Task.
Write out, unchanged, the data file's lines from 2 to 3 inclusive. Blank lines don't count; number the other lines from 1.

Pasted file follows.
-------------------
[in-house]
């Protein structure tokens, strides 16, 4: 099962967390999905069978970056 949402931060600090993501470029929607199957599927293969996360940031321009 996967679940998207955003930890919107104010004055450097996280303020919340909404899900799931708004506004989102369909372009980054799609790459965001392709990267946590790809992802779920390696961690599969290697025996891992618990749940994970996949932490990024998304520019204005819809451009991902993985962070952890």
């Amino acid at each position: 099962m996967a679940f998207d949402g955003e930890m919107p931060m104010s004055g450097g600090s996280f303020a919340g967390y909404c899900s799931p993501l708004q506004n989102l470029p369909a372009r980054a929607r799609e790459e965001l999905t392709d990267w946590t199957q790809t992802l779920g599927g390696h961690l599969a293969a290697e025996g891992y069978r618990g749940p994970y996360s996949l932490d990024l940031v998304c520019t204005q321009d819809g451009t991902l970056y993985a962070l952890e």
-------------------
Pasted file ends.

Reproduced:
């Protein structure tokens, strides 16, 4: 099962967390999905069978970056 949402931060600090993501470029929607199957599927293969996360940031321009 996967679940998207955003930890919107104010004055450097996280303020919340909404899900799931708004506004989102369909372009980054799609790459965001392709990267946590790809992802779920390696961690599969290697025996891992618990749940994970996949932490990024998304520019204005819809451009991902993985962070952890």
């Amino acid at each position: 099962m996967a679940f998207d949402g955003e930890m919107p931060m104010s004055g450097g600090s996280f303020a919340g967390y909404c899900s799931p993501l708004q506004n989102l470029p369909a372009r980054a929607r799609e790459e965001l999905t392709d990267w946590t199957q790809t992802l779920g599927g390696h961690l599969a293969a290697e025996g891992y069978r618990g749940p994970y996360s996949l932490d990024l940031v998304c520019t204005q321009d819809g451009t991902l970056y993985a962070l952890e």